HCF REWIND NO. 142. KEOMA AKA THE VIOLENT BREED, KEOMA: THE AVENGER [Italy 1976]
AVAILABLE ON DVD
RUNNING TIME:96 min
REVIEWED BY: Dr Lenera, Official HCF Critic
After service in the American Civil War, half-breed Keoma returns to his hometown and rescues a pregnant woman accused of having caught a plague, Lisa, from a gang led by the landlord Caldwell. Later on he meets his former slave servant and friend George, now a free man but a drunkard, and is informed that the town is under siege by Caldwell’s men. The townsfolk are dying of the plague and starvation, with Caldwell withholding supplies of medicine and food. Furthermore, Keoma’s three dangerous half-brothers, who hated him as a child because they thought their father loved him more, have joined Caldwell’s force…..
Every now and again comes along a film which is very good in pretty much all departments, but is seriously let down by just one thing which is prominent enough to almost ruin it. Keoma is such a film. This 1976 picture was made at a time when the spaghetti western was drawing to a close and had been supplanted by the giallo as the main populist kind of film being made in Italy. Those that were being made tended to be comedic in nature. Director Enzo G. Castellari was another filmmaker who worked in most Italian genres and whose work differs greatly in quality, but with Keoma he definitely set out to make a really good film which would put a different spin on the western, and he succeeded [well, except for that one huge flaw which I will get to!]. This is despite the first script by Luigi Montefiore [better known to Italian horror fans as George Eastman] being so disliked by the director that most of the film was made with pages of the screenplay being written the night before those specific scenes would be shot. It’s not a good way to proceed but the result turned out well. All UK versions are missing four seconds of horse falls. I’ve always found the BBFC’s policy of removing shots where animals are treated illegally puzzling. I don’t particularly like seeing this kind of thing but if someone tripped a horse thirty years ago there’s nothing we can do about it now, and if it was originally in the film then it should remain.
Keoma, which actually seems very similar to Django at first, is full of conventional story elements, such as the outlaws menacing a town and the lone stranger riding in to hopefully save the day, and includes such tried and tested ingredients like the hero being beaten up near the end so he can revive and take revenge on his beaters. Keoma though twists some of these things, and substantially changes others. This hero actually has a past in the town, it being the town where he grew up, while the heroine, whose job is usually to be rescued by the hero and provide a romantic interest for him which he usually refuses, is actually pregnant. The stranglehold by the villains on the town has them use a plague to their advantage, something I’m sure went on a lot then, with certain areas being virtually quarantined to stop a disease spreading, and the hope that the afflicted will just die out. There is plenty of action, but so little graphic violence the film should probably be a ‘PG’. The tale seems to be aiming for the allegorical, especially with the somewhat surreal touch of an old woman who appears from time to time, and who presumably symbolises death.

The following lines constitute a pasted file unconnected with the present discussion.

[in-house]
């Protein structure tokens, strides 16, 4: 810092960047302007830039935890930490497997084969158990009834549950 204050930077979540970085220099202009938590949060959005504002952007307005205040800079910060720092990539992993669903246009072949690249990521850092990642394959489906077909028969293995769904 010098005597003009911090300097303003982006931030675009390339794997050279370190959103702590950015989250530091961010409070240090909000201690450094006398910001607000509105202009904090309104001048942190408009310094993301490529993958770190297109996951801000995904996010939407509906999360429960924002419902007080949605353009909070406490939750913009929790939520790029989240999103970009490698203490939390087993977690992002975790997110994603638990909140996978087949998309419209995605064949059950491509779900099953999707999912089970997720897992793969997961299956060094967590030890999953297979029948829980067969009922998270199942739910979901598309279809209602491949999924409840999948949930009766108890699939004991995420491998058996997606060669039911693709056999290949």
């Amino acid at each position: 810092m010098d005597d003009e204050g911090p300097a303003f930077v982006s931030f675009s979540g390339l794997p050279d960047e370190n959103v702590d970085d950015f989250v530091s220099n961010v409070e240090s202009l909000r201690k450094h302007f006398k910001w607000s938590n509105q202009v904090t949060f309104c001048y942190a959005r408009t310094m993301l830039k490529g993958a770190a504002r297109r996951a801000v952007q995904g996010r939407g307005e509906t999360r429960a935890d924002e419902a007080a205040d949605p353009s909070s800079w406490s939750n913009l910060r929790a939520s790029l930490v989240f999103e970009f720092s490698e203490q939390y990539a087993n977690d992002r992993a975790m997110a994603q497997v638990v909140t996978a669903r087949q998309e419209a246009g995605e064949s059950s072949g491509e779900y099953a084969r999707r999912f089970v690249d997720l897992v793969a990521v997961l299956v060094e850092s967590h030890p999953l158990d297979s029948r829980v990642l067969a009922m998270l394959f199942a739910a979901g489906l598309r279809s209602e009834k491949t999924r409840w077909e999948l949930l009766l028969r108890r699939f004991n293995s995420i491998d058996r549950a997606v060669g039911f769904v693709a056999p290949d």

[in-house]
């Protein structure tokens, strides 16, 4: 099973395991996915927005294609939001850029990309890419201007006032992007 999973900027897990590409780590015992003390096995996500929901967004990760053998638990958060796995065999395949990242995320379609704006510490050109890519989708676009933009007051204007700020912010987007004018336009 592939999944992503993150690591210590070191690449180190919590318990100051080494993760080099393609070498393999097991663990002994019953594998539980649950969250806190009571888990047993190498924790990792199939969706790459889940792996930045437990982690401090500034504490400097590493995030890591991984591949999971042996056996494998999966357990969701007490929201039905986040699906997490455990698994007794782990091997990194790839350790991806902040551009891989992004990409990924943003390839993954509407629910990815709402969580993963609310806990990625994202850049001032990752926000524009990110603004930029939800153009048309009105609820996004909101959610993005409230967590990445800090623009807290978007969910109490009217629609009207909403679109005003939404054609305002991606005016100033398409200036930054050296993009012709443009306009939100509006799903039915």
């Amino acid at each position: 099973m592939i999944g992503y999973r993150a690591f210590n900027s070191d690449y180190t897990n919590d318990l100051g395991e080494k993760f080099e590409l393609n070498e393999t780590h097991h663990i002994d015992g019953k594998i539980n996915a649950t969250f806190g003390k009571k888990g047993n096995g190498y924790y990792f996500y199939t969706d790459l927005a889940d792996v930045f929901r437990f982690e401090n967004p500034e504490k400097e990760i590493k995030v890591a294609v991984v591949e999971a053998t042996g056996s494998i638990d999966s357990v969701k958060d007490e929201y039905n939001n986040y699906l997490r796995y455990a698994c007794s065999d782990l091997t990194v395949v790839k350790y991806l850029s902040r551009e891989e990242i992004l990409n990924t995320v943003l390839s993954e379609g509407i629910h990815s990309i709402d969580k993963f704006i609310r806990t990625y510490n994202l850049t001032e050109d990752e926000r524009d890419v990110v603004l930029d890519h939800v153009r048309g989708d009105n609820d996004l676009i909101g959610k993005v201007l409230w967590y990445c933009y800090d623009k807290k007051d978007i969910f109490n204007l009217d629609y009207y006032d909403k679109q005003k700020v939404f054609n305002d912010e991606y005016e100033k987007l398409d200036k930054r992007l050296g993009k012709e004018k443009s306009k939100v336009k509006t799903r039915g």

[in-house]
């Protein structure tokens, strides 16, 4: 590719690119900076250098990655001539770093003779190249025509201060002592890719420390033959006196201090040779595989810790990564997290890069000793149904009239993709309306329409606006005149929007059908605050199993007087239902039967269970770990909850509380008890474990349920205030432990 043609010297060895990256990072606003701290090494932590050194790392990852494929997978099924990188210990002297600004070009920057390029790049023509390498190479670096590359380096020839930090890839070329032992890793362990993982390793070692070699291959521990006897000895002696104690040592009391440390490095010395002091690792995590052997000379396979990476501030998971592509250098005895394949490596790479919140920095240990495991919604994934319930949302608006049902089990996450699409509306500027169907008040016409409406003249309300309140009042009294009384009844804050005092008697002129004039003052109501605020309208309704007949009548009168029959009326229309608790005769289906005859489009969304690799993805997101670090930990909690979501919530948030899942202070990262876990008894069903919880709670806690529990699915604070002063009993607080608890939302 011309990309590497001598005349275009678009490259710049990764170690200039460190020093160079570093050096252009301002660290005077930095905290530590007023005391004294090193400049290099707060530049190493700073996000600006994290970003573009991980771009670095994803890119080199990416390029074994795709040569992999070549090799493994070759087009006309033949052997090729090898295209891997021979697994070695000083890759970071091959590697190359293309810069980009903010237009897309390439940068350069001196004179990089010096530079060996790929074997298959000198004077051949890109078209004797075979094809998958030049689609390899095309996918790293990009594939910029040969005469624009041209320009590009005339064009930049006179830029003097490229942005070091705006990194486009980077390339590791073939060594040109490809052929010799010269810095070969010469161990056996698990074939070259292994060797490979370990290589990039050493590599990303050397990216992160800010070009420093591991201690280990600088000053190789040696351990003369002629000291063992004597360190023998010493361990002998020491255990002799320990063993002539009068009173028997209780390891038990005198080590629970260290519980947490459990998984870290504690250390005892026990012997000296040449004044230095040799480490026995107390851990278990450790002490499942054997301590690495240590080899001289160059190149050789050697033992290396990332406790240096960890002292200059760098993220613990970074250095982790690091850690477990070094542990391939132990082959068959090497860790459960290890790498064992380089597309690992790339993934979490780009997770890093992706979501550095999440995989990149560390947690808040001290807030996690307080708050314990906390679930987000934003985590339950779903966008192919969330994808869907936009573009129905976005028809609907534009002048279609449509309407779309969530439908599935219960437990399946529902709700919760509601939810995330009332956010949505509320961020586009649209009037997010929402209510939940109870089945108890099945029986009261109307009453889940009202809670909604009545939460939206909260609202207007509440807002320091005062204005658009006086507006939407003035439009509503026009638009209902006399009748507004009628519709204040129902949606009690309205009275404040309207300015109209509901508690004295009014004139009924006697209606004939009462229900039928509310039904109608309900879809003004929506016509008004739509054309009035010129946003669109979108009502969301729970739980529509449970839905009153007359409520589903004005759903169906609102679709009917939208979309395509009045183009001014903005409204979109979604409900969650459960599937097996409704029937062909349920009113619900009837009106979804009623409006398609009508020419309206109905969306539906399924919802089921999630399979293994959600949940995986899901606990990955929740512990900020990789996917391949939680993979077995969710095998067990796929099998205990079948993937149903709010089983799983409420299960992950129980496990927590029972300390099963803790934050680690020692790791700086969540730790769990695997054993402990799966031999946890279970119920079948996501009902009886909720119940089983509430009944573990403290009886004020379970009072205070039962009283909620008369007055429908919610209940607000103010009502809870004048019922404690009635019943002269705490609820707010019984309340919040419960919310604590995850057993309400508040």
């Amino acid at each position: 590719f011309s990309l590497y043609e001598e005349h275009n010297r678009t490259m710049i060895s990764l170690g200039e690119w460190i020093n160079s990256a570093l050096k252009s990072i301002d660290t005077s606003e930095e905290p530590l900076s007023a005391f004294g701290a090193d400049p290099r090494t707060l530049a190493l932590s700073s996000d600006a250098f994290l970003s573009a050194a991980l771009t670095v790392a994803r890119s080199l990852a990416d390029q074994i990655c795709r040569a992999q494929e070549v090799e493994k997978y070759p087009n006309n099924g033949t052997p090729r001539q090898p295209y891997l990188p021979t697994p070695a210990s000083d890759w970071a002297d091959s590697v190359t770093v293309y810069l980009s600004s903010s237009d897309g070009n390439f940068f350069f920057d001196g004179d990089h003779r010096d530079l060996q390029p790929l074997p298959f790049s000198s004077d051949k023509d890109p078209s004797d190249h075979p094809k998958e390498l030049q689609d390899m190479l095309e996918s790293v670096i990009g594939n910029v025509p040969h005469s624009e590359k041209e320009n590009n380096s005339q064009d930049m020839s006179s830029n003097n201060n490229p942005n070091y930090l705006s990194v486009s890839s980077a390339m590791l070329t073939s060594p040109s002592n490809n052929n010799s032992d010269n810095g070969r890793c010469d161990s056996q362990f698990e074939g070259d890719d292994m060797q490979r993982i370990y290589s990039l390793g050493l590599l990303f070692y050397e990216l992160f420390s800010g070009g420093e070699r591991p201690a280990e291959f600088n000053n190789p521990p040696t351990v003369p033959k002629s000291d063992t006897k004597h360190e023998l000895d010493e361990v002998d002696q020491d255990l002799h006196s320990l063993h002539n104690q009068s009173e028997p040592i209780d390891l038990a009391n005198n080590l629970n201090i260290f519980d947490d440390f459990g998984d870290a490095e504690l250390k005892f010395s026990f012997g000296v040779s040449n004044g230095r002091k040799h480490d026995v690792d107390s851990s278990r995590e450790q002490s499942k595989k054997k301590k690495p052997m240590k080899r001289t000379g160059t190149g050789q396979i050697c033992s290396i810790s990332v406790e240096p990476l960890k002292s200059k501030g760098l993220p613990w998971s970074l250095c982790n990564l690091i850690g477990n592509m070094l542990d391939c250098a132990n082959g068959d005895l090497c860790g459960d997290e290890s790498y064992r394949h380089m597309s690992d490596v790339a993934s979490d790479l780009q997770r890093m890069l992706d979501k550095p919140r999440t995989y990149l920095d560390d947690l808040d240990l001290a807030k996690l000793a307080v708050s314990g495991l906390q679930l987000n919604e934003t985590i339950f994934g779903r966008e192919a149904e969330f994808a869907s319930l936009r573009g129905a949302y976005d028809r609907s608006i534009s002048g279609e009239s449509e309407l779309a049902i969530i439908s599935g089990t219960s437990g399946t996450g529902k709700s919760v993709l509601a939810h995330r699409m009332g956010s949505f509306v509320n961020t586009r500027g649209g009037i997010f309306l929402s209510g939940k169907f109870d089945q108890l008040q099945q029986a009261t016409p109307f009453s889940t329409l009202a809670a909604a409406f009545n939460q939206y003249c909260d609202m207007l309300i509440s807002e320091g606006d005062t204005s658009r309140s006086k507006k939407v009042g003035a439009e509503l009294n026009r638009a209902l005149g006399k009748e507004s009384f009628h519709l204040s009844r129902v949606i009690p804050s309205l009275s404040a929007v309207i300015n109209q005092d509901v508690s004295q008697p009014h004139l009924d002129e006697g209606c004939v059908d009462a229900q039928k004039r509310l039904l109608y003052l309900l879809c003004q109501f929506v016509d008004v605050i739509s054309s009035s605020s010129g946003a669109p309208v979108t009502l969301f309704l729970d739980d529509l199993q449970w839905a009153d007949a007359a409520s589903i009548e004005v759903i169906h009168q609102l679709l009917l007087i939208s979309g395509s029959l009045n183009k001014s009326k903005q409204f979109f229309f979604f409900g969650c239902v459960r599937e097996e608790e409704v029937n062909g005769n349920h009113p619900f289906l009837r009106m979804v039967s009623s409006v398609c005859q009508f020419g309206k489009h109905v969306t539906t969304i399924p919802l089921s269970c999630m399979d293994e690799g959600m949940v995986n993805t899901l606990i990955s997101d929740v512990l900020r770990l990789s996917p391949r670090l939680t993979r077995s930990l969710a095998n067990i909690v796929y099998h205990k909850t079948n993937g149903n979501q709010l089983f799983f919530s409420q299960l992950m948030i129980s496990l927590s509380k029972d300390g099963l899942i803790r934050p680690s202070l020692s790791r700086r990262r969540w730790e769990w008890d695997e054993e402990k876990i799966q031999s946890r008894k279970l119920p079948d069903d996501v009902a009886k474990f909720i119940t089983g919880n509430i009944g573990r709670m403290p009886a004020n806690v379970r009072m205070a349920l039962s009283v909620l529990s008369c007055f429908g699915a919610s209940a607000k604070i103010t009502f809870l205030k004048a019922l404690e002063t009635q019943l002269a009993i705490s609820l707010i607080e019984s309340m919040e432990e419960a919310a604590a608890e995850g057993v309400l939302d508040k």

Keoma looks just great, some of the nocturnal shots of the town really making it look like a western Sleepy Hollow, while the photography of Aiace Parolin uses patterns of darkness worthy of the greatest film noir. There are a good number of impressive shots and visual devices, like a shot taken from the other side of a wall where characters are shooting at Keoma. The bullets make holes in the wall and the holes reveal the faces of the shooters. The influence of Sam Peckinpah can be seen in the numerous slow motion shots of dying people falling to the ground, while some intriguingly handled flashback moments, where the adult Keoma is sometimes seen in the past, watching his young self, are maybe Sergio Leone-influenced but go further in stylisation. This isn’t all just empty stylistics though, as the story includes weighty issues such as family loyalty and racism. As usual for films of this kind that have a very liberal, left-wing agenda, killing is still considered just fine as long as the right people get shot. With his long hair and huge hat, Franco Nero looks somewhat ridiculous, but still has the presence he had as Django, while western stalwarts William Berger, Woody Strode and Donald O’Brien, and the beautiful Olga Karlatos [to fans of Italian horror, may I just say the words zombies, splinter, eye] help make up an interesting cast, most of whom seem to be dubbing their own voices.
So now we come to the problem with this film. The bloody music by Guido and Maurizio De Angelis. This opening titles feature a woman trying to do Kate Bush, but badly, and it’s just about sufferable, but the same darn song, only with changeable lyrics that tell us exactly what is happening on screen, is repeated over and over again, and after a while a male singer, sounding like Leonard Cohen gargling on sulphuric acid, begins to join in. It’s influenced presumably by Bob Dylan’s work on Pat Garrett And Billy The Kid, but just gets more and more annoying as its used more and more, and ends up seriously harming the film, a stylistic touch that just falls totally flat and certainly hampered my enjoyment of what is, otherwise, probably the best of the three films in the set, a fascinating allegorical western which still provides plenty of entertainment. I guess the next time I watch it I’ll just turn the sound down for much of the time and stick on some Ennio Morricone.
Rating: [would have been 8.5 without the music]